San Antonio Spurs v Oklahoma City Thunder - Game Three

Spurs vs. Thunder Game 4 preview: Serge Ibaka’s back but which Spurs team shows up?


Serge Ibaka changed the dynamic of the Spurs/Thunder series, no doubt. After being declared out for the series with a calf injury he was back in Game 3 and was blocking shots (four) while altering others in the paint on defense, he was helping space out the floor on offense. Combine that with the comforts of being home and the Thunder were a different team in Game 3.

But the Spurs were a different team, too.

Gregg Popovich called the first half the worst defense he had seen from the Spurs all season. Tony Parker was 4-of-13 shooting with as many turnovers as assists. Spurs not named Manu Ginobili shot 35.9 percent overall and 23.5 percent from three. The Spurs were out rebounded by 16.

Yes, Ibaka’s return helped influence the Spurs poor play, but the fact is the Spurs shot 40.7 percent when he was on the court and 37.5 percent when he was off it. They shot worse from three when he was off the court. It you watched the game, you saw the Spurs just flat out miss a number of good looks they normally knock down.

That is the big question for Game 4 Tuesday night, not can Ibaka’s play keep lifting the Thunder — it can and will — but how will the Spurs respond?

If the Spurs play up to their standards from the first couple rounds of the playoffs and the first couple games of this series, Game 4 could be a classic.

Back before this series started and before we knew the extent of Ibaka’s injury, we thought we had a real series on our hands — evenly matched, a tight series that could go either way. Now we have that. It’s going to be a good show.

For the Spurs, they need to get back to defending without fouling — they were the best in the league at it but in Game 3 the Thunder lived at the line (31 free throw attempts). Part of that was the Thunder were the clear aggressors and attacking, but still the Spurs were uncharacteristically fouling.

The Thunder should still be playing with a sense of desperation — they can’t just trade wins, go down 3-1 in this series and it’s all but over — but they got a boost in Game 3 from more than just Ibaka. Reggie Jackson being inserted into the starting lineup also provided scoring balance and the Spurs did not exploit the defensive mismatch (Russell Westbrook was usually on Parker and Danny Green was just 3-of-12 at the other guard spot). Jackson will be back in the starting lineup and while he had 15 points he was 1-of-6 from three and the Thunder may need better than that.

The Thunder need the much improved defense to keep clicking as well, their rotations were much sharper in Game 3 — Ibaka deserves the credit there. His ability to cover ground defensively, his timing, are very impressive and knowing he is back there protecting the rim lets the perimeter Thunder defenders be more aggressive, more confident.

You couldn’t watch Game 3 Sunday and not think back to 2012, when the Spurs won the first two games of the Western Conference Finals before the Thunder figured out how their athleticism could disrupt the Spurs offense, then the Thunder won the next four and went on to the NBA Finals. That Game 3 and Sunday night had a similar feel.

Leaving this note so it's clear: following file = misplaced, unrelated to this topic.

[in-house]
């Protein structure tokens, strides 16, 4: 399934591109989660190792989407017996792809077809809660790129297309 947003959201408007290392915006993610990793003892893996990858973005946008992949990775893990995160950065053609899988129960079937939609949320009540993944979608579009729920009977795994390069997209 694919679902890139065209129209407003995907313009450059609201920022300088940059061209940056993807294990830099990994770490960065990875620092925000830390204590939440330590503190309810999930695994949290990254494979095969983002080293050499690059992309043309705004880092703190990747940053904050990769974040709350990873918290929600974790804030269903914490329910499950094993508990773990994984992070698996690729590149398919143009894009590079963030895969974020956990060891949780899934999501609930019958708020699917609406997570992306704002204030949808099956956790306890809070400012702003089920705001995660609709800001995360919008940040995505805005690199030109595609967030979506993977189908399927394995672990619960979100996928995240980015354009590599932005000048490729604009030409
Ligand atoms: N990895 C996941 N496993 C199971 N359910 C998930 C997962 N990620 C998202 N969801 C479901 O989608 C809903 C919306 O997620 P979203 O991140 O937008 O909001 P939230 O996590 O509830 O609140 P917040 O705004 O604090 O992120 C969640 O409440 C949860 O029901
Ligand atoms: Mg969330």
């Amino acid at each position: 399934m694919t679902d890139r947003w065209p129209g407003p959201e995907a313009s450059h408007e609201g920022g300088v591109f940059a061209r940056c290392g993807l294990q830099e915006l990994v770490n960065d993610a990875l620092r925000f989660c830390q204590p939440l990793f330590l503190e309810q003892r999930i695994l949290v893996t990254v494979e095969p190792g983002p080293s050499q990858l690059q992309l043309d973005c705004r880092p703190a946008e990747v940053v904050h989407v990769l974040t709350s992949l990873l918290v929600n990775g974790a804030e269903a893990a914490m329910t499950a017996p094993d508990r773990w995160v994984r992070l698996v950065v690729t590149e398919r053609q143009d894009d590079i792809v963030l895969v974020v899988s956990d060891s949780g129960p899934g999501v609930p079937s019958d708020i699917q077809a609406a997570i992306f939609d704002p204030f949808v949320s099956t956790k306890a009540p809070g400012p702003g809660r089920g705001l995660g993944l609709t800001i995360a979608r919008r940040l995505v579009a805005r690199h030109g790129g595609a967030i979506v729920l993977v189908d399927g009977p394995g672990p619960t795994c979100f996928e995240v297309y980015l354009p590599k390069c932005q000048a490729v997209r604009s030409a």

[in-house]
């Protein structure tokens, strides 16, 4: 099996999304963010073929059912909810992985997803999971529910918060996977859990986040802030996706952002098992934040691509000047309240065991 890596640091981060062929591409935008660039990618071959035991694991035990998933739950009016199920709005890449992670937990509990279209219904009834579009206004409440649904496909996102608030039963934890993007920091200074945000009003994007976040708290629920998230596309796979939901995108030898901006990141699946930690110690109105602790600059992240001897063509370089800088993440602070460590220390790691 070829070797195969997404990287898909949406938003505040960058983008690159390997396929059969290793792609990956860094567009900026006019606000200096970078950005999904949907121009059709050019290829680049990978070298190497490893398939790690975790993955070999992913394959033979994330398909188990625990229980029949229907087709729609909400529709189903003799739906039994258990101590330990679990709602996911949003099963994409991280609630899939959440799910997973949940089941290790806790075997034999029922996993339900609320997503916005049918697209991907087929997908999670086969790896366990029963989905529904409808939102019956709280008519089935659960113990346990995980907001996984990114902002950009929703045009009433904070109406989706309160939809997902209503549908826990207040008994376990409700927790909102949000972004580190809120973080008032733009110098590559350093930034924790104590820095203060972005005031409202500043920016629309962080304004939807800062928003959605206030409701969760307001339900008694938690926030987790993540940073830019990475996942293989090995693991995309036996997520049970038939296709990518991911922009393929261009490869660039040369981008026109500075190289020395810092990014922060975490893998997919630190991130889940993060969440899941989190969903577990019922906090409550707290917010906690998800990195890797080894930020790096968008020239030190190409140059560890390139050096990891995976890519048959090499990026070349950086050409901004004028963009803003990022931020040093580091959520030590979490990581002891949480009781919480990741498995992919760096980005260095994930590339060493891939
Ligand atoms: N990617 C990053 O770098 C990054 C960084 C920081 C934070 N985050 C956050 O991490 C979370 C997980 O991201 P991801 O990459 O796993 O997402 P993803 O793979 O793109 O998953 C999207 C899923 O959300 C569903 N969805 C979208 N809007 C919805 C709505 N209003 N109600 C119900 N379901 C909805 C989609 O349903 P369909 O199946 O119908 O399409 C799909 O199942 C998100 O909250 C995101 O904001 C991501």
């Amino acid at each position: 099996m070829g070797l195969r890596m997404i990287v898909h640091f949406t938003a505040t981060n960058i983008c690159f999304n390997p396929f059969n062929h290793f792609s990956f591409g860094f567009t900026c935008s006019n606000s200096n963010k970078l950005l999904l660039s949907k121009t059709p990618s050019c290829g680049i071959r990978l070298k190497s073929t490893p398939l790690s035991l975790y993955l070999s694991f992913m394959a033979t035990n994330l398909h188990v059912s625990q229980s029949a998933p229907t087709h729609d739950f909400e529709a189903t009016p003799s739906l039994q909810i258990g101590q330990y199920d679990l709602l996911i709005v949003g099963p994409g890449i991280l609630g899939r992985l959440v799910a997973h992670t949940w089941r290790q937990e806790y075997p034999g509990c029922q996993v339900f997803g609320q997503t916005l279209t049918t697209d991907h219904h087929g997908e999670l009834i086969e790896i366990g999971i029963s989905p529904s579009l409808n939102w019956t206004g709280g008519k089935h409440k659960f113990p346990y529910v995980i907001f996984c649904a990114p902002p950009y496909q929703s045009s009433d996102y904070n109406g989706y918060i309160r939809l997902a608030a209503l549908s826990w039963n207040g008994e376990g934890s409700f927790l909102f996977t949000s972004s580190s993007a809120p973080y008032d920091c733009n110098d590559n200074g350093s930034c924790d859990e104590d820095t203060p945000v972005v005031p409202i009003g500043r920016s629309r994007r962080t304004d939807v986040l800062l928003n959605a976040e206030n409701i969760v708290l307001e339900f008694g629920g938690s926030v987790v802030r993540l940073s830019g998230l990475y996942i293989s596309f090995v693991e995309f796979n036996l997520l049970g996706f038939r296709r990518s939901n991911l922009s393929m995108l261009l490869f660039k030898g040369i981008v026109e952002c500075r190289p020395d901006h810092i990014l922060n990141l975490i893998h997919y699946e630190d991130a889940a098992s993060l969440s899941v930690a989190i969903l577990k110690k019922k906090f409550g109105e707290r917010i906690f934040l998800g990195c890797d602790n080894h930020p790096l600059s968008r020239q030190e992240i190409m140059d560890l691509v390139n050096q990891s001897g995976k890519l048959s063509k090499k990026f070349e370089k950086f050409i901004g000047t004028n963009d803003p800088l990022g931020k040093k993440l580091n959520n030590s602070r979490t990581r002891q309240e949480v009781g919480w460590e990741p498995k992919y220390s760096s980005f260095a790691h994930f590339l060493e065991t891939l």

But it is Game 4 Tuesday that will be more telling of what kind of series we have the rest of the way. The Spurs are not prone to have a couple bad games in a row. The question is will that be enough?

Jason Kidd suspended one game for slapping ball away from ref


Mike Budenholzer – to the dismay of someavoided suspension for making contact with a referee.

Jason Kidd sure wasn’t.


NBA release:

Milwaukee Bucks head coach Jason Kidd has been suspended one game without pay for aggressively pursuing and confronting a game official, slapping the ball out of his hands, and not leaving the court in a timely manner upon his ejection, it was announced today by Kiki VanDeWeghe, Executive Vice President, Basketball Operations.

The incident, for which Kidd was assessed a technical foul and ejected, occurred with 1:49 remaining in the fourth quarter of Milwaukee’s 129-118 loss to the Sacramento Kings on Wednesday, Nov. 25 at BMO Harris Bradley Center.

Kidd will serve his suspension tonight when the Bucks play the Orlando Magic at Amway Center.

One game is a standard suspension for bumping an official, and it’s probably what Kidd deserved (what Budenholzer deserved, too, for what it’s worth).

But slapping the ball from a ref’s hands looks so much worse than a standard bump. Kidd should feel fortunate the NBA suspended him on the merit of the action rather than perception of it.

Steve Kerr: Luke Walton not being credited with W-L record ‘the dumbest thing I’ve ever heard’

Luke Walton

The Warriors have surged to a 16-0 start with interim coach Luke Walton, as Steve Kerr is out after a bad reaction to his offseason back surgery.

Walton’s coaching record: 0-0.

Per NBA policy, the 16 wins are credited to Kerr.

Ethan Sherwood Strauss of ESPN:

Kerr and Walton are engaged in a brutal war of deferential humility. To hear Walton tell it, he’s just a functionary, carrying out Kerr’s well-laid plans. To hear Kerr tell it, Walton deserves all the credit.

“I think it’s ridiculous,” Kerr told when asked about getting all of Walton’s wins. “I’m sitting in the locker room and watching the games on TV, and I’m not even traveling to most of the road games. Luke’s doing all the work with the rest of the staff. Luke is 15-0 right now. I’m not. So it’s the dumbest thing I’ve ever heard, to be honest with you. I don’t even understand it.”